This database task is about dropping a user from a database via the Sqlcmd utility.

Requirement: drop ReadOnly user from the sample database

Consider a new requirement – dropping a database user with read-only access from the sample database.

Steps to drop ReadOnly database user

The general process of dropping the newly created ReadOnly user along with its Login is as follows:

  1. Login to SQL Server with sufficient rights to create and drop a database user
  2. Select the desired database
  3. Remove ReadOnly user from the Data Reader role
  4. Drop ReadOnly user from the database
  5. Drop ReadOnly Login from SQL Server

Using Sqlcmd to drop ReadOnly user (with Login)

Please ensure that all other connections to the ‘University’ database through ReadOnly user are closed.

Connect to the SQL instance using Sqlcmd and run the following code at the command prompt to close all current sessions for the ReadOnly login (when connected to the SQL instance which was previously used to create the ReadOnly user)

You will need to check which session_id is returned and drop the connection based on that session_id:

Please note that ‘55’ is used here as an example. You will have to drop whatever session_id you are getting on your machine when connected to the desired SQL instance.

Next, run the following code to drop the database user and login:

As a result, the database user ReadOnly should be successfully dropped.

Check the dropped user (ReadOnly)

Try to connect to SQL Server using the following credentials:

User Name: ReadOnly

Password: b1GS3crt00

The failed connection attempt resulting from trying to connect to SQL Server using ReadOnly login proves that this login and database user have been successfully removed.

In this way, with the help of Sqlcmd, we have removed a database user with read-only access by simply running some code at the command prompt without the need to use SSMS (SQL Server Management Studio).

Database Task 3: Creating A Database User with read-only access in Multiple SQL Instances

Let’s explore the benefits of using an SQL script file called through the Sqlcmd utility to add a database user with read-only access to multiple SQL instances for the sample database.

Requirement: Add ReadOnly user for multiple instances for sample database

As a database developer or DBA, you are tasked to add a database user with read-only access to the sample database for multiple SQL instances via a script using Sqlcmd.

Pre-conditions

This task assumes that there are at least two SQL instances installed on your machine and both of them have the sample database ‘University’, while a database username ReadOnly (with read-only access) needs to be created for both databases.

Creating a sample database on another SQL Instance

Please skip this step if you have already created the ‘University’ sample database on a second SQL instance.

Let us first connect to another SQL instance by running the following code in the Run Command window:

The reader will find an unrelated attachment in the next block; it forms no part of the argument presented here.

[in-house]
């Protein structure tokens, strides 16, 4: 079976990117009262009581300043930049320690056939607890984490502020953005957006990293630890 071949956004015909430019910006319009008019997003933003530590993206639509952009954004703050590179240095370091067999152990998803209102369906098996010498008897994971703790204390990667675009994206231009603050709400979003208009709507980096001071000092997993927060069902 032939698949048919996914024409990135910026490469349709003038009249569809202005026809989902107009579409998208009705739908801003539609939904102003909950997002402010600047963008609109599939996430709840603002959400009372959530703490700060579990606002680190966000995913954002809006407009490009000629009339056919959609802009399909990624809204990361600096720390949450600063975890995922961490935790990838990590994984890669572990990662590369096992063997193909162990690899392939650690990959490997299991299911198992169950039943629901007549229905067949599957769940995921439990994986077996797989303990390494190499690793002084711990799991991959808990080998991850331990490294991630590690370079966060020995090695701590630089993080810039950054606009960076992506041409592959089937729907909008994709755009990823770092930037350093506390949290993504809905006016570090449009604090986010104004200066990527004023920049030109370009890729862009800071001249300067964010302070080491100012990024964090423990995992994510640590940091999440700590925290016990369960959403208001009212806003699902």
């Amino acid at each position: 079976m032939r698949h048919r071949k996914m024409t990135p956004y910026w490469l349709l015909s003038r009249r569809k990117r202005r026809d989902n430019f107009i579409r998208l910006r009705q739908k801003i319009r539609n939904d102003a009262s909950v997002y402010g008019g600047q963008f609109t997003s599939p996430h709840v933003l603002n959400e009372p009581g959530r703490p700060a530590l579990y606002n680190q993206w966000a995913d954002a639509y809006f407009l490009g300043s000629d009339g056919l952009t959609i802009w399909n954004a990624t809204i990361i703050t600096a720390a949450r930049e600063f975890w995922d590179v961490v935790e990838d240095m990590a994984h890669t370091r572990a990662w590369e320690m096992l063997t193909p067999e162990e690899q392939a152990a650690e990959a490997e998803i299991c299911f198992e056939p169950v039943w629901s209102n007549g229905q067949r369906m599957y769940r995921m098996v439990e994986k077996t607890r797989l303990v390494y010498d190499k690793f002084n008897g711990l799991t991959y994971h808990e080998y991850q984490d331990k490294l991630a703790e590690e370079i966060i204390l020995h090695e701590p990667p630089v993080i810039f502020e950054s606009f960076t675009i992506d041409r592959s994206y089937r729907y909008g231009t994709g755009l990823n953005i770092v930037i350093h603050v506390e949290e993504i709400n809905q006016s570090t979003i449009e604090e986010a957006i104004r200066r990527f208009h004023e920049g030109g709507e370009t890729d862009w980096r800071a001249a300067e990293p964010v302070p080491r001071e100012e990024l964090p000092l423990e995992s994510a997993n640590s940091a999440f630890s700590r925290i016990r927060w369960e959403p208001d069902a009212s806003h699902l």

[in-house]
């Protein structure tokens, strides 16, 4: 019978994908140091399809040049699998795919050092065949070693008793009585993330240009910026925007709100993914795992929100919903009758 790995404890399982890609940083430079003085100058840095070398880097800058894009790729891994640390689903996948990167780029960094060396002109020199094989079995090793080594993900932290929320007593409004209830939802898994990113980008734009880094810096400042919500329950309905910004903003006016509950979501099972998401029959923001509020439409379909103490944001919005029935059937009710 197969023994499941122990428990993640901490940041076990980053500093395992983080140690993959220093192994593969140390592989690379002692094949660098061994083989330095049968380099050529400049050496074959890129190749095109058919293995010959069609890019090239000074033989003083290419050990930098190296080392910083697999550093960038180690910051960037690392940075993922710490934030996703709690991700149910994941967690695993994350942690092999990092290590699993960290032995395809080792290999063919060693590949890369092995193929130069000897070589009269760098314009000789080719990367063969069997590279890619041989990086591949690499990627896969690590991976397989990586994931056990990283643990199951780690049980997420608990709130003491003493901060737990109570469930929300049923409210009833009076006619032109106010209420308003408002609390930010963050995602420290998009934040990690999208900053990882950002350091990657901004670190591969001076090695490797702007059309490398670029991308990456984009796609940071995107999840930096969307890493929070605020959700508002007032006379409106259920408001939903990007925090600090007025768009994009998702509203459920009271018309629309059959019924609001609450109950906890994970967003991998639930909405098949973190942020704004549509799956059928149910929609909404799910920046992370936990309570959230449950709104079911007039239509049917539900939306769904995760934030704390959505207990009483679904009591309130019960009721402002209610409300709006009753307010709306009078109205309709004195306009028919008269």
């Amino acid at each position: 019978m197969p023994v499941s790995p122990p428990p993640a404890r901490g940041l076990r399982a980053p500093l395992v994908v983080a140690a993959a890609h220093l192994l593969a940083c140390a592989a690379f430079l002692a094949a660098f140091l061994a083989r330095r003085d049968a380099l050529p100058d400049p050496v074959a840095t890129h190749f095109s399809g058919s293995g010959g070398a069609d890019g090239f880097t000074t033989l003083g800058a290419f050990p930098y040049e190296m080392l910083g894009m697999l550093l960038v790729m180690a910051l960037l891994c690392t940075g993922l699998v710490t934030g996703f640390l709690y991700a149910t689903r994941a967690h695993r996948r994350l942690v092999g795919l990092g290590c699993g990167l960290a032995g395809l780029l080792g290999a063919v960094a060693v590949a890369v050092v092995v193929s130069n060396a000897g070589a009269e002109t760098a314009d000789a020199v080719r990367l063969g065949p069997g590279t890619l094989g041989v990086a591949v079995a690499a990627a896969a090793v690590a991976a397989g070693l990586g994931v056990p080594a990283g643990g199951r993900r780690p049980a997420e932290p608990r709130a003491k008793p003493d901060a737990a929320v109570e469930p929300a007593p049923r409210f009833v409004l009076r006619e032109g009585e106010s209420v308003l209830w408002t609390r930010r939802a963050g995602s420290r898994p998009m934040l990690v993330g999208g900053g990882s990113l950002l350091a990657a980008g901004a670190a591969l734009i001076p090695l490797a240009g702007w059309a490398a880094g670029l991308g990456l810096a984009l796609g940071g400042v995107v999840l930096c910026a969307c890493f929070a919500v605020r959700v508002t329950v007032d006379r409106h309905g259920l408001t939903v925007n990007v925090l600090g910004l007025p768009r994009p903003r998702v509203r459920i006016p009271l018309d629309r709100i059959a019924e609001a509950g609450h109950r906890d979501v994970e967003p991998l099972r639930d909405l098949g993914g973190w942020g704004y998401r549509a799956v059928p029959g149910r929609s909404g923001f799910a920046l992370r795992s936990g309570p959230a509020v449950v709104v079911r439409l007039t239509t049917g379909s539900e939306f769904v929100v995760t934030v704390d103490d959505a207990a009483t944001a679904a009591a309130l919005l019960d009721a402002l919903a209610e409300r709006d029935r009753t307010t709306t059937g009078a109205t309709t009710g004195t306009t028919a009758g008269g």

Once you are connected to the desired SQL instance, please use the code from the beginning of the article to create the ‘University’ database (or refer to my article ‘Basics of Running T-SQL Statements from Command Line using SQLCMD).

Create a script file to add ReadOnly database user

Copy the script below and save it in Notepad as AddReadOnyUniversityDatabaseUser.sql file in C:\SQLScripts folder for testing purposes.

Connect to the first SQL instance and run the script through Sqlcmd

Open the Command Prompt by typing ‘cmd in the search box. Then, run the following line:

Where “.” (dot) signifies a default unnamed SQL instance which can be replaced by a specific SQL instance of choice.

Connect to the second SQL instance and run the script through Sqlcmd

Next, open the command line and use the following code to run the SQL script which will create a database user on another SQL instance:

Please note that ‘SQLTAB’ should be replaced this with the name of an SQL Instance installed on your machine.

Congratulations! You have successfully created a database user with read-only access for the sample database on multiple SQL instances simply by running a script file using the Sqlcmd utility.

We have learned to simplify various database tasks by using Sqlcmd in both direct mode (typing T-SQL code once connected to a desired SQL instance) and indirect mode (when Sqlcmd runs a script against a database on a desired SQL instance from the command line).

Things to Do

Now that you are ready to run database tasks such as adding a database user with read-only permissions using the sqlcmd utility, you can improve your skills further by trying the following things:

  1. Try to create a database user with readonly access for the sample database SQLBookShop mentioned in my article excluding the stored procedures mentioned afterwards the description of using the sqlcmd utility.
  2. Try creating a database and a database user with read-only access via a script file run through the sqlcmd utility for the SQLBookShop database including any one of the stored procedures mentioned in my article.
  3. Create a script file and test run it using the Sqlcmd utility to remove a previously added read-only user from the sample database University on multiple SQL instances.
Haroon Ashraf

Haroon Ashraf

Haroon's deep interest in logic and reasoning at an early age of his academic career paved his path to become a data professional.

He began his professional life as a computer programmer more than 10 years ago working on his first data venture to migrate and rewrite a public sector database driven examination system from IBM AS400 (DB2) to SQL Server 2000 using VB 6.0 and Classic ASP along with developing reports and archiving many years of data.

His work and interest revolves around Database-Centric Architectures and his expertise include database and reports design, development, testing, implementation and migration along with Database Life Cycle Management (DLM).
Haroon Ashraf